Remotely monitored pacemaker patients devices may get a major leg up over patients without the extra surveillance, researchers reported today during Heart Rhythm 2014, the Heart Rhythm Society’s 35th Annual Scientific Sessions in San Francisco.
Patients who were highly engaged with their remote monitoring regimens saw the highest mortality benefit, with survival rates double that of non-monitored patients, researchers said. Even minimally engaged RM patients fared better than the non-RM group, regardless of socioeconomic factors.
The mega-study marks an important milestone for RM technology, with researchers reporting positive data from more than 260,000 patients across the U.S., but it’s not clear how or why RM patients are doing better than their isolated peers.
There are 3 main possibilities underlying the survival benefit, lead author Dr. Suneet Mittal told MassDevice.com ahead of the presentation.
The 1st possibility is that patients with RM pacemakers, especially those that are highly engaged with the surveillance regimen, may be more engaged with their health in general. On the other hand, patients engaged with RM regimens may simply have better doctors that are offering more effective care. Third, patients may be benefiting from the remote monitoring itself, which transmits alerts about abnormal rhythms and delivered shocks to give healthcare providers a chance to intervene.
Whatever the mechanism, Mittal maintained that patients stand only to gain from RM devices. The patients in the study received St. Jude Medical (NYSE:STJ) implants and were monitored through the company’s Merlin.net system, but rival device makers also have their fingers in RM technology.
Medtech giant Medtronic (NYSE:MDT) in 2002 launched its CareLink network, a connectivity system for its pacemakers and defibrillators. Boston Scientific (NYSE:BSX) in June 2012 touted the European launch of its Latitude NXT patient monitoring system, which combines data from the implanted device as well as blood pressure readers and weight scales.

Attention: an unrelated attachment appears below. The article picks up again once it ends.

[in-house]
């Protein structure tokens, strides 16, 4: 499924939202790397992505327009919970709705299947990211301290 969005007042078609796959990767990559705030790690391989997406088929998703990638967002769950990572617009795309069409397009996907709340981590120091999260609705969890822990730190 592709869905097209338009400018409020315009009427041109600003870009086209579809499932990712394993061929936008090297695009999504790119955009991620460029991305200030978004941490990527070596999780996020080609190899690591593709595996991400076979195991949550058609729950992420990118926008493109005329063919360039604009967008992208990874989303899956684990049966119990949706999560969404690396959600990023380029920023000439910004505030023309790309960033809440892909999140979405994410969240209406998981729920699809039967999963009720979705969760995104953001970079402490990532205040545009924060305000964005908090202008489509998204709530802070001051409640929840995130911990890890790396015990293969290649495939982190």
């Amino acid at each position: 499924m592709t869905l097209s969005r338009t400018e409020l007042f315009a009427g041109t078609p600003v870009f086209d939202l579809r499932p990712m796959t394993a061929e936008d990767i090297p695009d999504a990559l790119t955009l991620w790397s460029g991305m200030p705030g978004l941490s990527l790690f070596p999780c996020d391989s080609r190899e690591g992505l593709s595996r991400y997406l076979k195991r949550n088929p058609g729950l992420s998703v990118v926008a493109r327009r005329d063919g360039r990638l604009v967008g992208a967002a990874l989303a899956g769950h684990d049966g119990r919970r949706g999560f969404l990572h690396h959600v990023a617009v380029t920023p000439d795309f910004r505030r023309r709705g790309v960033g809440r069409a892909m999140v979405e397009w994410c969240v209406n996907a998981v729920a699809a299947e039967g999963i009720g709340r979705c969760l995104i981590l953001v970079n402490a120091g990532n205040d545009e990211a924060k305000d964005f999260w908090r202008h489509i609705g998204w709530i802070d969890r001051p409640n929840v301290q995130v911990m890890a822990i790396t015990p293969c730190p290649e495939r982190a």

In a separate poster study presented yesterday, Mittal reported that the RM benefit may extend to a range of cardiac devices. That analysis combined surveillance data on single chamber ICDs, dual chamber ICDs and CRT-Ds, finding a similar benefit compared to patients without monitoring.
"The primary takeaway from this is that patients who are being implanted with a defibrillator should be encouraged to be enrolled in remote monitoring," he told us.
"It appears that patients with an implantable defibrillator who are being remotely monitored have a 50% reduction in mortality during the follow-up," he said. "The mechanism for what’s accounting for that mortality reduction is unclear, but this now confirms the findings of earlier studies which showed a similar amount of mortality reduction. This suggests that the signal is a real signal."
Teasing out the exact mechanism of the survival benefit through a randomized study may be a challenge, Mittal noted. Patients receiving new pacemakers and defibrillators aren’t likely to agree to a device without RM when the technology is available and, from the patient perspective, free of charge.
"There’s no charge from the vendor for using remote monitoring and CMS has a reimbursement policy which provides reimbursement to the physician for the work entailed in remote monitoring," Mittal said. "From the patient standpoint – given the convenience of having their devices checked from home, given the assurance of knowing that there are no alerts that are going to be missed and knowing that there’s coverage for this service – it really seems like it’s close to a free lunch."